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Excel- Copy amounts from one tab to another

Posted on 2013-06-05
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Last Modified: 2013-06-07
Hi,
I have a worksheet with labels starting on row 10 column F and totals for each of these labels on rows  staring on Column F to column YJ rows 701 to 704. The labels are company names i.e. X1, X2, X3 etc. How can I copy all the labels who's rows 701 to 704 are not all equal to zero into a new tab named sheet1 starting on row 4 column 3? See sample below on my current worksheet I have X1, X2, and X3. On what I want X2 is not copied because rows 701-704 are all zero.

Current                              Want      
      Column F                              
Row 10      X1      X2      X3            X1      X3
                                    
Row 701      100      0      0            100      0
Row 702      0      0      0            0      0
Row 703      0      0      0            0      0
Row 704      0      0      50            0      50

conernesto
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Question by:Conernesto
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10 Comments
 
LVL 92

Expert Comment

by:Patrick Matthews
ID: 39223902
This seems to be working for me:

Sub CopyColumns()
    
    Const StartCol As Long = 6
    Const StopCol As Long = 660
    Const StartRow As Long = 701
    Const StopRow As Long = 704
    Const HeaderRow As Long = 10
    
    Dim DestCol As Long
    Dim SourceWs As Worksheet
    Dim DestWs As Worksheet
    Dim Counter As Long
    Dim rng As Range
    
    Set SourceWs = ActiveSheet
    Set DestWs = Worksheets.Add
    
    For Counter = StartCol To StopCol
        Set rng = SourceWs.Cells(StartRow, Counter).Resize(StopRow - StartRow + 1, 1)
        If Application.Min(rng) <> 0 Or Application.Max(rng) <> 0 Then
            DestCol = DestCol + 1
            DestWs.Cells(1, DestCol) = SourceWs.Cells(HeaderRow, Counter)
            rng.Copy DestWs.Cells(3, DestCol)
        End If
    Next
    
    MsgBox "Done"
    
End Sub

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Author Comment

by:Conernesto
ID: 39224071
This is perfect. I humbly ask how can I start learning some of this code?

conernesto
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LVL 92

Expert Comment

by:Patrick Matthews
ID: 39229719
What do you mean?

:)
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Author Comment

by:Conernesto
ID: 39229924
I don't know much of VBA. I would like to start learnig VBA for Excel and Access. For Example, from the code below I don't know what the "i" is or "For i = 3 To Finish Step 3"



Sub CopyX()
Dim i As Long, Start As Long, Finish As Long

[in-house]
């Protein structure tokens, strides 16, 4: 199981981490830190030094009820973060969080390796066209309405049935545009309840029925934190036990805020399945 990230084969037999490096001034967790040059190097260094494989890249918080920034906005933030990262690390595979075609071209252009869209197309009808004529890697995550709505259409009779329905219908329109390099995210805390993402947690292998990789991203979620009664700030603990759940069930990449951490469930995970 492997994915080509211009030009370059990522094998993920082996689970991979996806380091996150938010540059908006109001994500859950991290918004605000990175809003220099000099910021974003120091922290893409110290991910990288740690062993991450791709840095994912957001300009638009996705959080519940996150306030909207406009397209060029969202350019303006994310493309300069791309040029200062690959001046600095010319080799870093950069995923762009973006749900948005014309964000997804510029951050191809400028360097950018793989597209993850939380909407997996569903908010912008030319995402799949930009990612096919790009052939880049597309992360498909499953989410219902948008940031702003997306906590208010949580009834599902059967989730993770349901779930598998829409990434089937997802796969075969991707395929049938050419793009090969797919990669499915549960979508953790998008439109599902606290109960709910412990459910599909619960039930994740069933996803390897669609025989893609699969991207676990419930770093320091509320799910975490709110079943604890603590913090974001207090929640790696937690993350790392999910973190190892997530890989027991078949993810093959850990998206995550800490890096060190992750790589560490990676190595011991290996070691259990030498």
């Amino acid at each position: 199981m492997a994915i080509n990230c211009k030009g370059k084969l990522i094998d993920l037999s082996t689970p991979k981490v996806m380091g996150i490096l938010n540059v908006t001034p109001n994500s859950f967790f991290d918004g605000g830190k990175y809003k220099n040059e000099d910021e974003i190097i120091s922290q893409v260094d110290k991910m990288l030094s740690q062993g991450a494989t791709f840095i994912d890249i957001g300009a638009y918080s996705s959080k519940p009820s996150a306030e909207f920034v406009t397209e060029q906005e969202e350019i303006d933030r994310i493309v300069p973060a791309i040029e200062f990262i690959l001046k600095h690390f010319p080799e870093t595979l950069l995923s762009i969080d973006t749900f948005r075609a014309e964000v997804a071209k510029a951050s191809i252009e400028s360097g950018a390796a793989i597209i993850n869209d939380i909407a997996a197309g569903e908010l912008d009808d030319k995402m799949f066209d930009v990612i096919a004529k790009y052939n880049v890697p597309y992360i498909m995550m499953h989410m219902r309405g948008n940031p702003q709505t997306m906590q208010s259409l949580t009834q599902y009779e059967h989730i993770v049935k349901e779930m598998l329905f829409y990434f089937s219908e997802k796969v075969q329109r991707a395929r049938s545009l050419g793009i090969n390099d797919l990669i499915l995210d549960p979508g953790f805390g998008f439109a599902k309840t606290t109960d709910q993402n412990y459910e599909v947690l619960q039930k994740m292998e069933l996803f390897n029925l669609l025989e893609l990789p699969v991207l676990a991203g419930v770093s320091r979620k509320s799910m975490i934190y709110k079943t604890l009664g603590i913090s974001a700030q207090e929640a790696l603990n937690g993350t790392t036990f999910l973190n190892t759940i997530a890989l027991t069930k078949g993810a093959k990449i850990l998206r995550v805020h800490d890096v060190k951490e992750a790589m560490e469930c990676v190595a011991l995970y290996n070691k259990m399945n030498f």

Dim rg As Range
Application.ScreenUpdating = False
Start = Columns("F").Column
Finish = Columns("YJ").Column - Start
Set rg = Range("F696:F1356")
For i = 3 To Finish Step 3
    rg.Copy
    rg.Offset(0, i).PasteSpecial xlPasteFormulas
Next
End Sub


conernesto
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LVL 92

Expert Comment

by:Patrick Matthews
ID: 39229949
Sure.

A For...Next loop allows you to control how many times the code inside the loop executes.  In this case, it is using i as the "counter".

If the first line were:

    For i = 3 To Finish

then i gets initialized to 3, and on each pass through the loop i increments by one.  When the current value of i is equal to Finish, then the code escapes from the loop.

"Step" allows you to increment by a value other than 1.  For example:

    For i = 3 To Finish Step 3

means that when you get to the "Next" statement, it will increment by 3.  And you can go backwards:

    For i = Finish To 3 Step -1

    For i = Finish To 3 Step -3

etc.
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Author Comment

by:Conernesto
ID: 39229965
Thank you. Is there a book that you would recommend for reading?
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LVL 92

Expert Comment

by:Patrick Matthews
ID: 39230063
Former Excel MVP John Walkenbach has a very good "Excel <version> Power Programming with VBA" book series, updated for each version.  If you want a slower start, I think Walkenbach also authored the "VBA for Dummies" book.

Bill Jelen, the "MrExcel" behind mrexcel.com, is always a good pick for Excel books: "VBA and Macros: Microsoft Excel 2010"

When you've mastered the basics and want to take it to the next level, go with "Professional Excel Development: The Definitive Guide to Developing Applications Using Microsoft Excel, VBA, and .NET" by Rob Bovey et al.
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LVL 92

Expert Comment

by:Patrick Matthews
ID: 39230068
And of course, you can also hang out here, and see how the Experts answer questions like this.  As soon as you feel up to it, try to answer some questions yourself--I have learned a TON simply from attempting to answer other people's questions.
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Author Comment

by:Conernesto
ID: 39230474
One follow-up question. On the explanation above for "i"

If the first line were:

    For i = 3 To Finish

then i gets initialized to 3....  (WHAT IS THE DIFFERENCE ON INITIALIZING TO 3 vs. 4 or 2?)
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Accepted Solution

by:
Patrick Matthews earned 500 total points
ID: 39230514
It all depends on what your needs are in the specific situation.  The choice of the bounds for the For...Next are completely arbitrary.

If you happen to know that you have to run an operations against rows 3 to 100, then this makes sense:

    For i = 3 To 100
        Debug.Print Range("a" & i).Row
    Next

makes a lot of sense.  You could also do this:

    For i = 1 To 98
        Debug.Print Range("a" & (i + 2)).Row
    Next

Functional, they are doing the same thing, but IMHO the former approach is probably easier to read and understand than the latter.
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